• Republicans and African Americans formed groups to protect themselves from these organizations
  • confrontations all turned out violent
  • Enforcement Acts
  • To combat the violence in the South, Grant and Congress passed three Enforcement Acts
  • One made it a federal crime to interfere with a person’s right to vote
  • Two made federal marshals in charge of federal elections
  • Three was the Klu Klux Klan Act, outlawed the activities of the Klan
  • Republican Party splits
  • Republican-controlled Congress continued to enforce Reconstruction and expanded on programs it introduced during the Civil War
  • kept tariffs high, tightened banking regulations, repaid debts with gold, and increased federal spending on railways, port facilities, and the postal service
  • Kept in place taxes on alcohol and tobacco: sin taxes
  • Democrats and Liberal Republicans disagreed with these motions, stating they were used only to make the wealthy more rich
  • nominated Horace Greeley for president, promising to remove Union troops from the South and pardon nearly all Confederates
  • still lost to Grant
  • Scandals and Panics rock the White House
  • Grant’s second term was plagued with scandals and a financial panic
  • One scandal involved Secretary of War William Belknap, who accepted bribes from merchants operating in army posts in the West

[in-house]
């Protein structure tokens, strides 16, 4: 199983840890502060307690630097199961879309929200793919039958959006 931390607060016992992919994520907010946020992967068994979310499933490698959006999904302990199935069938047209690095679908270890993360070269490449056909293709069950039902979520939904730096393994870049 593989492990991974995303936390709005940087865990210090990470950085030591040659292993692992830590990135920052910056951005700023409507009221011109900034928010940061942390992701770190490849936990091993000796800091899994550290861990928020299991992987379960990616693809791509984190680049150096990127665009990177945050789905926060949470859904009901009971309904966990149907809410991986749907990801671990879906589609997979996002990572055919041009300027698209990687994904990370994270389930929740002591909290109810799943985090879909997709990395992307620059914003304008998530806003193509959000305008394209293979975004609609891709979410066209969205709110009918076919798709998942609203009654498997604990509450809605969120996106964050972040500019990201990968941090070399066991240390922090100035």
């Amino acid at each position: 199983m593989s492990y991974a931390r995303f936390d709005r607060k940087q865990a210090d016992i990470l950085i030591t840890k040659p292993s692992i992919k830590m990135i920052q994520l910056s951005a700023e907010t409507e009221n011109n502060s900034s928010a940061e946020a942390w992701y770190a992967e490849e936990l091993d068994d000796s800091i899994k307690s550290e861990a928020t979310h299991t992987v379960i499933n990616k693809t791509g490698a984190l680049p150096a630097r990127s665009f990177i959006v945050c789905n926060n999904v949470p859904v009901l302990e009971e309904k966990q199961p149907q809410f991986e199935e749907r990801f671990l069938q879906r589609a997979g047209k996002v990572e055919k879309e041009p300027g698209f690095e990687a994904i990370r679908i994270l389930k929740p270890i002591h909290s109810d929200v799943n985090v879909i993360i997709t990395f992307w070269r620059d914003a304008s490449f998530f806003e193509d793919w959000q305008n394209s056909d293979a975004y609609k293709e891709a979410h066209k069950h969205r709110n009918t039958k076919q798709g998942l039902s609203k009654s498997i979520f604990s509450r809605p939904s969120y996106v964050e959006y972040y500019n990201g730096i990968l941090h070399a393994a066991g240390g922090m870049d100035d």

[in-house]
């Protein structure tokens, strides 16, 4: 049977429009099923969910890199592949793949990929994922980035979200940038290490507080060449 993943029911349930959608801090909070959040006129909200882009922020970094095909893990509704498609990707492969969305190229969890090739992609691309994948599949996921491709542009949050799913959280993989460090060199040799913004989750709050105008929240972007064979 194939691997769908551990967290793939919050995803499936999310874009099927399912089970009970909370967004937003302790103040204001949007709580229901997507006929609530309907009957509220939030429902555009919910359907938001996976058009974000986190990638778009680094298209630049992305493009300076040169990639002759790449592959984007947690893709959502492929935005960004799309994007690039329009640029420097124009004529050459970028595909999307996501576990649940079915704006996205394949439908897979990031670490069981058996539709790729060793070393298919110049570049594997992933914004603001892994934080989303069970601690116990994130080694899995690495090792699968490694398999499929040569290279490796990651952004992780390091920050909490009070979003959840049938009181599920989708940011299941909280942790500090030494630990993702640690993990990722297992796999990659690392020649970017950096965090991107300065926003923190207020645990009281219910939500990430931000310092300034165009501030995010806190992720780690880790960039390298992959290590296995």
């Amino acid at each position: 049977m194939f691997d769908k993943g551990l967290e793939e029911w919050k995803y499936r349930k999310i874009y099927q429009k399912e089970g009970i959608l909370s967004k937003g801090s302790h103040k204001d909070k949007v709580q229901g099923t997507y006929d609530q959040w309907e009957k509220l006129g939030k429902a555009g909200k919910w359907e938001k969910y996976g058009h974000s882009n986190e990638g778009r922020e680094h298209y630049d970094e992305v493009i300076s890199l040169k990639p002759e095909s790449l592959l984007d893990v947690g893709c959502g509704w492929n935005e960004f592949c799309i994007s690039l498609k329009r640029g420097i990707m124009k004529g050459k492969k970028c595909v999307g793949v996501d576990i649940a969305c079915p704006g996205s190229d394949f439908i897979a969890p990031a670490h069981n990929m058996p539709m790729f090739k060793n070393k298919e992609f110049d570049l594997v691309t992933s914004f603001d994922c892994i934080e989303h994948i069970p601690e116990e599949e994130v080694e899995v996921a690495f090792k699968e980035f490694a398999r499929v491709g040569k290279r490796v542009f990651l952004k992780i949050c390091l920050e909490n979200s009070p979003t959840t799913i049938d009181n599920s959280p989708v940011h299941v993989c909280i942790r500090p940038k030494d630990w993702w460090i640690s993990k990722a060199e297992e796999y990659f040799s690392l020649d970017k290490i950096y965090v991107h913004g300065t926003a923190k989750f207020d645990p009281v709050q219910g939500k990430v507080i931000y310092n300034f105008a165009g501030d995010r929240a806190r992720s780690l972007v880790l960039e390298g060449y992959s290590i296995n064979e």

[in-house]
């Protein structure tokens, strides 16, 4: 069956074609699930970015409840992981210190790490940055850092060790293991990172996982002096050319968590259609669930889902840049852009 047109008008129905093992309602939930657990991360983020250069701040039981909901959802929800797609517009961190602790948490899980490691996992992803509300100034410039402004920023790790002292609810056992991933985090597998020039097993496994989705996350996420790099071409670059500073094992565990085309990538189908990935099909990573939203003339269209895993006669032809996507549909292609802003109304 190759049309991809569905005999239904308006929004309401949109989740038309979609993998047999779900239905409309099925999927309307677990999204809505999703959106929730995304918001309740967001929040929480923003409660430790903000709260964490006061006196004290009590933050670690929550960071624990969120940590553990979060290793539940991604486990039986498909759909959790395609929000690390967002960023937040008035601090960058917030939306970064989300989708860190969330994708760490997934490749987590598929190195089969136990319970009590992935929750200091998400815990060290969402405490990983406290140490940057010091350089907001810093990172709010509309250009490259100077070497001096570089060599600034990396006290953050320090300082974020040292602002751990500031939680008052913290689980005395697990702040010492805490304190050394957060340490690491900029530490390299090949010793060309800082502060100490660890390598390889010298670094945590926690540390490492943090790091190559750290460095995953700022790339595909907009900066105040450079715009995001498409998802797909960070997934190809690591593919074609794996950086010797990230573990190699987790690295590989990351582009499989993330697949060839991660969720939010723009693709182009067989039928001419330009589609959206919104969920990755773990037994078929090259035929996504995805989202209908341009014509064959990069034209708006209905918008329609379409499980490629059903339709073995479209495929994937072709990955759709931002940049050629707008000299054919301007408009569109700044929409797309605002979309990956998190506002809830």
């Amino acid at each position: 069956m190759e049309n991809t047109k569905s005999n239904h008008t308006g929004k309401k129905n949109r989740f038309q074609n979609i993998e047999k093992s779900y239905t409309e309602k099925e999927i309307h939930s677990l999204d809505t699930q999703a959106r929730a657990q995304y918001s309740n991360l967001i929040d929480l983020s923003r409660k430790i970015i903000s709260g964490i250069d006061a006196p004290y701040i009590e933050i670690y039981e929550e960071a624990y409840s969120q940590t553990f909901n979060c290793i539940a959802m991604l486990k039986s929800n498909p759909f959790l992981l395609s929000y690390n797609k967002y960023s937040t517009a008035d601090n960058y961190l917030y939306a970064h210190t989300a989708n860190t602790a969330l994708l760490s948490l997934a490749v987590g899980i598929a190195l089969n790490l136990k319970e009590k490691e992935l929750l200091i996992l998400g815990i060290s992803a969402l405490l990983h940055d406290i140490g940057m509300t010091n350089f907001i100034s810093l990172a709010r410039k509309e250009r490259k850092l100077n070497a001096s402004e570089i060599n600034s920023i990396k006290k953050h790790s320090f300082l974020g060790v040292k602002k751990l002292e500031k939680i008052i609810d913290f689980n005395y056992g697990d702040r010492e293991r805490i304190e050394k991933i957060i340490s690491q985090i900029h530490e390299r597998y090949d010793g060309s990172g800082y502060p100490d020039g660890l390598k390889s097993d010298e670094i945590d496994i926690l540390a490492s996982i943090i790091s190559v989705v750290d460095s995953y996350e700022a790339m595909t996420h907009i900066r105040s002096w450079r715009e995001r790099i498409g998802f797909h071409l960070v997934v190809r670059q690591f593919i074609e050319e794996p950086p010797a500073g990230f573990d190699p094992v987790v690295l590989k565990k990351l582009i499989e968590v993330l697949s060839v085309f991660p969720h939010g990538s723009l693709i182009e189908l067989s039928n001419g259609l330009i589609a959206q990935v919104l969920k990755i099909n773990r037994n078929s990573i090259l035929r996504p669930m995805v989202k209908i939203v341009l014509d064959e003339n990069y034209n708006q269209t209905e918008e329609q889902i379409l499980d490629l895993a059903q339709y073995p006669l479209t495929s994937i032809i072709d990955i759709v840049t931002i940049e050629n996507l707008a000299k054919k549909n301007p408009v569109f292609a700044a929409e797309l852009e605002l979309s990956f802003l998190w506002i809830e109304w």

• Another, called the “Whiskey Ring” scandal, a group of government officials and distillers cheated the government by filing false tax reports
  • Panic of 1873: when large banking firm of Jay Cooke & Company declared bankruptcy, smaller banks closed and the stock market plummeted
  • Democrats take control, but illegally
  • In the mid-term elections in 1873, Democrats took much of the seats in Congress, giving them power
  • committed election frauds and appealed to Southern farmers, stating that the South had a struggle between African Americans and whites
  • From Grant’s damaged reputation, the Republicans nominated Rutherford B. Hayes, while Democrats nominated Samuel Tilton for president
  • Compromise of 1877
  • From the election, Tilton won the majority of votes, but 20 electoral votes could not be accounted for
  • came from three states that Republicans controlled: Louisiana, South Carolina, and Florida
  • Had been so much election fraud on both sides, no one could tell who the votes went to
  • To help solve this issue, Congress appointed a 15 man panel
  • 8 were Republican, who voted for Hayes to have the votes
  • Southern Democrats sided with the Republicans, stating they helped Hayes win and the Democrats accepted this vote
  • Compromise of 1877
  • The New South emerges
  • Southern leaders called for the creation of the “New South”, since the South could not be like it was before the war
  • With deals from Northerner financiers, portions of the South’s economy became industrial
  • African Americans began to return to plantations to either work for wages or become tenant farmers, or work for rent
  • some tenant farmers became sharecroppers, or people who paid rent using the crops they grew
  • got equipment from furnishing merchants, or country stores, who supplied credit and issued crop liens, or taking of crops to pay for debts acquired by credit
  • the crop liens system led many to debt peonage, or inability to move off of land due to the debts they had acquired
  • could not pay off debt or declare bankruptcy